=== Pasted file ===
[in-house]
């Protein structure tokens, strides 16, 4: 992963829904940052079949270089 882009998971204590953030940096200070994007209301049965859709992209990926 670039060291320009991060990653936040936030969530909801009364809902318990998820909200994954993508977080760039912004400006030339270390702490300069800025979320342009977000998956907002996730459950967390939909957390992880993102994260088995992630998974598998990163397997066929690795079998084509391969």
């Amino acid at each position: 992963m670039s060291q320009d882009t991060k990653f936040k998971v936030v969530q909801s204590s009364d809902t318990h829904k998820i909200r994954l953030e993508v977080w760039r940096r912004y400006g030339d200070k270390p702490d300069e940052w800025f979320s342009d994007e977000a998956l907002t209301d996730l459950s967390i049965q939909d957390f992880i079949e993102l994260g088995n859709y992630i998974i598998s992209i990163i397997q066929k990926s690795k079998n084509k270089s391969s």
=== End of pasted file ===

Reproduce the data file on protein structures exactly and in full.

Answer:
[in-house]
């Protein structure tokens, strides 16, 4: 992963829904940052079949270089 882009998971204590953030940096200070994007209301049965859709992209990926 670039060291320009991060990653936040936030969530909801009364809902318990998820909200994954993508977080760039912004400006030339270390702490300069800025979320342009977000998956907002996730459950967390939909957390992880993102994260088995992630998974598998990163397997066929690795079998084509391969």
């Amino acid at each position: 992963m670039s060291q320009d882009t991060k990653f936040k998971v936030v969530q909801s204590s009364d809902t318990h829904k998820i909200r994954l953030e993508v977080w760039r940096r912004y400006g030339d200070k270390p702490d300069e940052w800025f979320s342009d994007e977000a998956l907002t209301d996730l459950s967390i049965q939909d957390f992880i079949e993102l994260g088995n859709y992630i998974i598998s992209i990163i397997q066929k990926s690795k079998n084509k270089s391969s």